Media and Opinion Formation

Ronald N. Jacobs

in The Space of Opinion

Published in print October 2011 | ISBN: 9780199797929
Published online May 2012 | e-ISBN: 9780199944170 | DOI:
Media and Opinion Formation

Show Summary Details


Chapter 3 develops a cultural sociological model of the space of opinion and its role in democratic deliberation. It analyzes three waves of media theory which have shaped thinking about news and opinion. The first wave of media theory emphasized the importance of objective news and a neutral media for rational information-processing citizens. It defined much of the media scholarship produced prior to the 1960s, and it continues to resonate with broad publics because of its elective affinities with the professional project of objective journalism. The second wave of media theory had its roots at the University of Chicago in the 1920s. It offered a sociological analysis which recognized that small groups and social networks intervene between media and citizens to shape the nature of deliberation. The third wave of media theory builds on the second wave to emphasize that a wide variety of aesthetic and performative structures help citizens identify with media intellectuals, which leads to increased levels of public involvement in the political public sphere. This cultural model of media and deliberation points to the importance of a variety of communicative formats for journalism, including the innovative formats of the space of opinion.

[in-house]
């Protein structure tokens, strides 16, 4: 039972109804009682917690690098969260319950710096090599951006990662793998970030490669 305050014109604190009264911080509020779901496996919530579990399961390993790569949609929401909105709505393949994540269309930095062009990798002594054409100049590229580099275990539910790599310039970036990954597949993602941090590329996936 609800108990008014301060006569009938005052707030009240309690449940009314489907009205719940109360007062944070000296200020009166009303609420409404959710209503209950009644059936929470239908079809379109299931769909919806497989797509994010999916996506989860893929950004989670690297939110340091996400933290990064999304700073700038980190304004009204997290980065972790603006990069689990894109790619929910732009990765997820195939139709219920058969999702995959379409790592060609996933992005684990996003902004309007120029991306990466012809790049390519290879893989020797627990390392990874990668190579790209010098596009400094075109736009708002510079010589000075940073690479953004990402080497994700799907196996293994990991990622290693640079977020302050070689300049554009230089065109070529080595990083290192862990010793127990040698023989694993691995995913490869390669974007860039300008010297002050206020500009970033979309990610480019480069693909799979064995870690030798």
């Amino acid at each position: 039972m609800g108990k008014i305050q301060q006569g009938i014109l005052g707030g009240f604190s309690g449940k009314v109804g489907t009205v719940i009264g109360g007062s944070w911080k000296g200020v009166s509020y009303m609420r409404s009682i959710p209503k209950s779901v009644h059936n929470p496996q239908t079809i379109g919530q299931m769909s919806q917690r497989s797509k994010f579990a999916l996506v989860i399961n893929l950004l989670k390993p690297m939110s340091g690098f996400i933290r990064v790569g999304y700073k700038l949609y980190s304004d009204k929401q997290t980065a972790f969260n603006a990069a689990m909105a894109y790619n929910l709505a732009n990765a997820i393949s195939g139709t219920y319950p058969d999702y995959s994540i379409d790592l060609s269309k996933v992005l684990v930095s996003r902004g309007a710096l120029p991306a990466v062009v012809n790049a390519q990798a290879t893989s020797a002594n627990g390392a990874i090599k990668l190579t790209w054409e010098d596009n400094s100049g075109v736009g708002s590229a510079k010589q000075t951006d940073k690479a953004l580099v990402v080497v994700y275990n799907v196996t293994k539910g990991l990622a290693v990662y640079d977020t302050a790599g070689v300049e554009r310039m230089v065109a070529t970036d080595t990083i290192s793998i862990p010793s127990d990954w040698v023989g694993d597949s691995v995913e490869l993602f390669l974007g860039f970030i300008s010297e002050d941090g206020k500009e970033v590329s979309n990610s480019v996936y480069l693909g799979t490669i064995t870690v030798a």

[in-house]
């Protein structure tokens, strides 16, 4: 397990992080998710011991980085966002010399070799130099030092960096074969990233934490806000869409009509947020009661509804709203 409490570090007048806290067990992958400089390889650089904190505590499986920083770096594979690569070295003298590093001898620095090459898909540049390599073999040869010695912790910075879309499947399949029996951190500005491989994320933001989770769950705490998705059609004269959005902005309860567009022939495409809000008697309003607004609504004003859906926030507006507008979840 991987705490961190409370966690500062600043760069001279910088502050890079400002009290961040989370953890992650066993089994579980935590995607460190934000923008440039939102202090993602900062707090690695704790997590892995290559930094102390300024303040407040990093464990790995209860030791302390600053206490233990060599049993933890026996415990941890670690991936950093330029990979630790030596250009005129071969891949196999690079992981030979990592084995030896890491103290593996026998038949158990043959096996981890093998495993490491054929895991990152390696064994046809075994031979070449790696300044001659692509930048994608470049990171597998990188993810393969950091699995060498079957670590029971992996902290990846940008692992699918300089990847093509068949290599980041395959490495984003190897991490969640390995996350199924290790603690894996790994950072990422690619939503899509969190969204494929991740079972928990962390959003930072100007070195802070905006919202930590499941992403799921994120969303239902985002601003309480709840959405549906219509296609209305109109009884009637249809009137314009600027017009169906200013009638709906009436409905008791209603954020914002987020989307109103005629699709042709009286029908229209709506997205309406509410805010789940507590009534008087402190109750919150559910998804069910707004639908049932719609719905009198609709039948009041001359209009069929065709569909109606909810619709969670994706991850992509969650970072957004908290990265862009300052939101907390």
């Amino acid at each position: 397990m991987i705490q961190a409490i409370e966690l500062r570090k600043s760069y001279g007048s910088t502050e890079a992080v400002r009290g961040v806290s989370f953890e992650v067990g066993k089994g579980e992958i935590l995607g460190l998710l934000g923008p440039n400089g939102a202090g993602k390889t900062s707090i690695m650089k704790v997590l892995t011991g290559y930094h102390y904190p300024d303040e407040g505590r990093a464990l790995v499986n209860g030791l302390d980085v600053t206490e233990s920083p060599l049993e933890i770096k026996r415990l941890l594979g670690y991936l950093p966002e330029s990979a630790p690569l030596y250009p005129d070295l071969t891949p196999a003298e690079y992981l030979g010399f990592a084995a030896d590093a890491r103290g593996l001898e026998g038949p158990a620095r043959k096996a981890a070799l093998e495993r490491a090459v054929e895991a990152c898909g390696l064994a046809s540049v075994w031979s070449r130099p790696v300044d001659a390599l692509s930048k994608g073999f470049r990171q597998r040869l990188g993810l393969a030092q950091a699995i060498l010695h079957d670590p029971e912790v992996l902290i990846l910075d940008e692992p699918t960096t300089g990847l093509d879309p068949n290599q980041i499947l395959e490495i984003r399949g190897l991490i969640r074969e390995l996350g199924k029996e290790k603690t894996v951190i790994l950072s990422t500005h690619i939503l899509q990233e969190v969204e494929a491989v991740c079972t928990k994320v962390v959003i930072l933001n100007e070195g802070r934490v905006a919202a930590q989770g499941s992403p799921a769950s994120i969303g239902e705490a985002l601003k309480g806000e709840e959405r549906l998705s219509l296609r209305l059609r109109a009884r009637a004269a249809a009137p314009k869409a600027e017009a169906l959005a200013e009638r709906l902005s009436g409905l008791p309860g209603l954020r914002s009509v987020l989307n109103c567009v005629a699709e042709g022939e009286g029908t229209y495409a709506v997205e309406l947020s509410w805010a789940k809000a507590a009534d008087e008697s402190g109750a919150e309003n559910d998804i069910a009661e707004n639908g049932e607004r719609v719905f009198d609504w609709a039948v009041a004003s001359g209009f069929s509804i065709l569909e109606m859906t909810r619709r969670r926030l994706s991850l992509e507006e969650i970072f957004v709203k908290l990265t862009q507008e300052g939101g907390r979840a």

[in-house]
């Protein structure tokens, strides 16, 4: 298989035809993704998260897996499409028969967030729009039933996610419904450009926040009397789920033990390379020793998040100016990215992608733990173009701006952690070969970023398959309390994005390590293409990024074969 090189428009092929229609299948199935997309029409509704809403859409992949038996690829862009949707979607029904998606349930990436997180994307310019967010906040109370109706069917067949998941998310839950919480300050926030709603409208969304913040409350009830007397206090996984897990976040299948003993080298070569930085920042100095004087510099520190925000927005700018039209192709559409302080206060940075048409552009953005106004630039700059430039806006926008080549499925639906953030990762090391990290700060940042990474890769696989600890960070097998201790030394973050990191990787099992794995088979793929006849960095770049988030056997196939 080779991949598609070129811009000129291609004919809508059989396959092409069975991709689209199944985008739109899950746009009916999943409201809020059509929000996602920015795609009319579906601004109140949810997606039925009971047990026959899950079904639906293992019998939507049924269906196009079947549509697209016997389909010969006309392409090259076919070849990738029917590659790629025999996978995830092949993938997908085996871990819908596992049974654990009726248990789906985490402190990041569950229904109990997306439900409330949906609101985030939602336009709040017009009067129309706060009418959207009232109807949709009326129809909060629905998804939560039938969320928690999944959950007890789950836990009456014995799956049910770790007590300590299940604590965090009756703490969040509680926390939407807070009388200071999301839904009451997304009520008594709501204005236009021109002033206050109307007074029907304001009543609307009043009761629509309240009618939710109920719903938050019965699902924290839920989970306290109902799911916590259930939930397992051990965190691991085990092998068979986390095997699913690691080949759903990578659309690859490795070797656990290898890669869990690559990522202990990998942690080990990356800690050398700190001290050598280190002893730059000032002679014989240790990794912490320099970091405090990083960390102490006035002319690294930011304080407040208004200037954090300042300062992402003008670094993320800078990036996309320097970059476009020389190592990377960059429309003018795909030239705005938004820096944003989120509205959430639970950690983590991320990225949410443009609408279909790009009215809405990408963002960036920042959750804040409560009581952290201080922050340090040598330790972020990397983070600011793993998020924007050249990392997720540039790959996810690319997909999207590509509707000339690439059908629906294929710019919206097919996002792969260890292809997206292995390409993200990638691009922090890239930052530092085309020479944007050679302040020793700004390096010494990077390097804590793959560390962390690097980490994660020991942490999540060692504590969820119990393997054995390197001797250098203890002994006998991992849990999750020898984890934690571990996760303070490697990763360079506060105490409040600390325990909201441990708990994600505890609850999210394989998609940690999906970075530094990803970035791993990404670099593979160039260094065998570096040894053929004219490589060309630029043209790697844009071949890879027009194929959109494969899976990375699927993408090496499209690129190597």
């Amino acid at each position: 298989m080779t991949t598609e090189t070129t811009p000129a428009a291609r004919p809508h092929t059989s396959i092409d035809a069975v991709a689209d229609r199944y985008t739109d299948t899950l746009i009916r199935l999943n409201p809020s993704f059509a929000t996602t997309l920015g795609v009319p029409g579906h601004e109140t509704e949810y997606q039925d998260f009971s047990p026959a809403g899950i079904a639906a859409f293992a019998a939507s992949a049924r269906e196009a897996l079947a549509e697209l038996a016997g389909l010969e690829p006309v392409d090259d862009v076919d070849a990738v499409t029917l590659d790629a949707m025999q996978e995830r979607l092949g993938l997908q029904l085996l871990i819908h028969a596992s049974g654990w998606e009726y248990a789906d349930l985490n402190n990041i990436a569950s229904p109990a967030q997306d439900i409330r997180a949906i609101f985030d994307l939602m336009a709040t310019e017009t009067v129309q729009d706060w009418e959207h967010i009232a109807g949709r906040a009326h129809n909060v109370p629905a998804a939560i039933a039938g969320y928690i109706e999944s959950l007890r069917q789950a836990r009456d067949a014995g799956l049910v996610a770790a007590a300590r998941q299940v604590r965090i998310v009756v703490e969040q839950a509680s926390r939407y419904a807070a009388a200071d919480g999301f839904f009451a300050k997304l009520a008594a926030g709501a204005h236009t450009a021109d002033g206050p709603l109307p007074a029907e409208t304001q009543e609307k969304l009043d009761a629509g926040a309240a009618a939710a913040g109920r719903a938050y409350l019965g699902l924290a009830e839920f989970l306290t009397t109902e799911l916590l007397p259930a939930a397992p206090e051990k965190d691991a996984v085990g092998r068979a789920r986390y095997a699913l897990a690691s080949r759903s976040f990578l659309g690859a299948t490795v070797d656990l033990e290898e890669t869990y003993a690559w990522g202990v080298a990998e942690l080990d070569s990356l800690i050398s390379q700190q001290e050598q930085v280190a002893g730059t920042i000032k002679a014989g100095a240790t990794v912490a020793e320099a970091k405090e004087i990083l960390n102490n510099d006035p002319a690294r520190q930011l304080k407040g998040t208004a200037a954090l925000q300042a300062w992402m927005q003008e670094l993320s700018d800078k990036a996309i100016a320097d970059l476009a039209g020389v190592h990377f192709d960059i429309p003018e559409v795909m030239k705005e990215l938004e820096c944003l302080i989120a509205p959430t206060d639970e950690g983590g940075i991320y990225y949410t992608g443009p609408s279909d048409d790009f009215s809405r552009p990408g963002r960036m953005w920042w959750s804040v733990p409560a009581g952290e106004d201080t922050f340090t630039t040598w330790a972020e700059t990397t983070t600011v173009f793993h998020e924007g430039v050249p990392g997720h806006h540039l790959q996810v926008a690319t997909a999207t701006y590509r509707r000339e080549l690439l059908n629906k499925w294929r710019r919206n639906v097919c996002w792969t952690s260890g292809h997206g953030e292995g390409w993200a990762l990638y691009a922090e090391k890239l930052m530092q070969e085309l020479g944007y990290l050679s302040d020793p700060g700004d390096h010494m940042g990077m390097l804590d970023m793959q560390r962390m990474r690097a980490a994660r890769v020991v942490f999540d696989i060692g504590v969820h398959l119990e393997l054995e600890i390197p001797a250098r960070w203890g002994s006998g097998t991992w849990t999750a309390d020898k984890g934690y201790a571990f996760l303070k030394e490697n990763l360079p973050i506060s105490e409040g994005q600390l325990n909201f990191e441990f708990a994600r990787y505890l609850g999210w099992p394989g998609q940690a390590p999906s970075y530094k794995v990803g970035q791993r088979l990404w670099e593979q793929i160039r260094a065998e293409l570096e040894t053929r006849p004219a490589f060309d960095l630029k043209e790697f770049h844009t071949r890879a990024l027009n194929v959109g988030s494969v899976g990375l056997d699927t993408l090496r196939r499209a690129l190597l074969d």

Keywords: rational information processing citizen; two-step flow model of communication; cultural model of the public sphere; cultural performance; Jurgen Habermas; Pierre Bourdieu; Jeffrey Alexander; Elihu Katz; Paul Lazarsfeld

Chapter.  11301 words. 

Subjects: Sociology

Full text: subscription required

How to subscribe Recommend to my Librarian

Buy this work at Oxford University Press »

Users without a subscription are not able to see the full content. Please, subscribe or login to access all content.